Flags from different countries above the COP28 sign

Five key issues for COP28

by Dave Griggs, President of the Royal Meteorological Society


"We can say with near certainty that 2023 will be the warmest year on record, and is currently 1.43°C above the preindustrial average.”

That’s the stark finding from a recent report from the Copernicus Climate Change Service, setting the backdrop for the 28th United Nations Climate Change conference, held from 30 November to 12 December 2023 at Expo City in Dubai.


COP28 Dubai


So what are some of the key issues at COP28 expected to be?


1) Global Stocktake (GST)

I think it is fair to say that the biggest issue at COP this year will be the Global Stocktake (GST). The GST is the mechanism by which progress against the Paris Agreement is assessed. In other words, how are countries’ commitments stacking up against the Paris target of limiting warming to less than 1.5°C. The GST consists of three components. The first phase focused on collecting information on climate change and climate action. The second phase assessed progress made towards achieving the goals of the Paris Agreement. The third and final phase, the so-called “political” phase, concludes at COP28, the outcome of which will be a document that reflects on countries’ efforts so far and lays out what needs to happen going forward. At the moment, it is no surprise that countries’ current commitments will fail to meet what is required and so the hope is that the GST outcome includes commitments and recommendations to ramp up action and ambition.


2) Energy targets

The UAE who host COP28 have made “fast tracking the energy transition” one of their key priorities. Among the GST submissions from countries there are several energy sector related proposals, such as phasing out, or at a minimum, phasing down fossil fuels. On the flip side there are also a number of proposals including one from the International Energy Agency, which has been adopted by the UAE, to triple renewable energy production. So, energy transition will be a key discussion area at COP28.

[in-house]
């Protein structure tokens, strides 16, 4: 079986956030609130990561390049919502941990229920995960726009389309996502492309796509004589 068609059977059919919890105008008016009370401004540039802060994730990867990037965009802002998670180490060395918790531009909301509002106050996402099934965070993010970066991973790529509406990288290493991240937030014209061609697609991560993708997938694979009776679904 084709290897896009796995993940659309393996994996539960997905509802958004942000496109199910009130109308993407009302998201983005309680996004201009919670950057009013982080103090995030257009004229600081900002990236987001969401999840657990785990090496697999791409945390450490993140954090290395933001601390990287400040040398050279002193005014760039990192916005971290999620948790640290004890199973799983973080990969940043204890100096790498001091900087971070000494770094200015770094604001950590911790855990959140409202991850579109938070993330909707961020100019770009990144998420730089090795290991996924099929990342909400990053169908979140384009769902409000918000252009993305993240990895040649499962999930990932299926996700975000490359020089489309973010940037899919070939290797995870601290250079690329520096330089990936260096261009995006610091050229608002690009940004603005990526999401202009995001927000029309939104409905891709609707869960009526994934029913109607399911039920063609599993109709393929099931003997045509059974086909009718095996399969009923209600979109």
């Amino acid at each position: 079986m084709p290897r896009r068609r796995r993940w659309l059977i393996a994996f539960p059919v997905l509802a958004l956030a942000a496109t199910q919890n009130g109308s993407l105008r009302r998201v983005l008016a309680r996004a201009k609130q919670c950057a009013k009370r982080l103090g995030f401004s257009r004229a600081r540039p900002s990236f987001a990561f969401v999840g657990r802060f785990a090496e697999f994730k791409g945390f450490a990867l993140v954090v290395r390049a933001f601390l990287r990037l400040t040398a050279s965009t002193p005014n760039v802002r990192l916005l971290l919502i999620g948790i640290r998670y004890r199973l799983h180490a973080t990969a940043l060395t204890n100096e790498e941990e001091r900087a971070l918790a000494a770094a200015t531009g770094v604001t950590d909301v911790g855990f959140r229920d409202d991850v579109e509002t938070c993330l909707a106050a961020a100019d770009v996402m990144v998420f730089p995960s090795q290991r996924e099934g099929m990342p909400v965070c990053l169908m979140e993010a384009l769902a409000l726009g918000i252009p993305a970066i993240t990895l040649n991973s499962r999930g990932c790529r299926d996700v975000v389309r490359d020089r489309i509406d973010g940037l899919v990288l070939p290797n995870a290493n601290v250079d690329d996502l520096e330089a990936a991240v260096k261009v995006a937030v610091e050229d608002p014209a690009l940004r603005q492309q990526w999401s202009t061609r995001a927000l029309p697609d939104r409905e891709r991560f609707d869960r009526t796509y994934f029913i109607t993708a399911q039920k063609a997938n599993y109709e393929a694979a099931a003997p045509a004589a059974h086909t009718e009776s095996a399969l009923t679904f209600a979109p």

3) Loss and damage

In my closing report from COP27 last year I said that getting loss and damage (where richer countries compensate poorer countries for the damage caused by climate change) onto the agenda was the biggest achievement and that expectations were exceeded as agreement was reached to set up a fund. Of course, that was only a first step, the fund has to be set up and countries have to put money in. And which countries should put money in, what for and how much, and who will receive money from the fund will be a major discussion at COP28.


COP28 Dubai


4) Climate finance

As always, money will be at the heart of all the discussions at COP. In 2009, developed countries pledged to mobilise $100 billion annually from 2020. The fact that this has never been achieved has always been a sore point with developing countries to say the least. A new climate finance goal to replace the $100 billion commitment is scheduled to be agreed next year at COP29, but making significant progress at COP28 is vital if agreement is going to be reached next year.


5) Food systems

In the lead up to COP28 there has been growing attention on food systems and agriculture. The UAE COP28 presidency and the UN Food Systems Coordination Hub launched the COP28 Food Systems and Agriculture Agenda in July. It calls on countries to align their national food systems and agricultural policies with their climate mitigation and adaptation plans and emphasises the inclusion of targets for food system decarbonisation in national biodiversity strategies and action plans. The COP28 Presidency is pushing for commitments of funding and technology including the need to tackle difficult systemic issues such as demand-side measures, land use change and deforestation. 


As always there will be so many issues discussed at COP28 that it is impossible to highlight them all. Others worthy of mention include carbon markets, just transition pathways, climate impacts and early warning systems.

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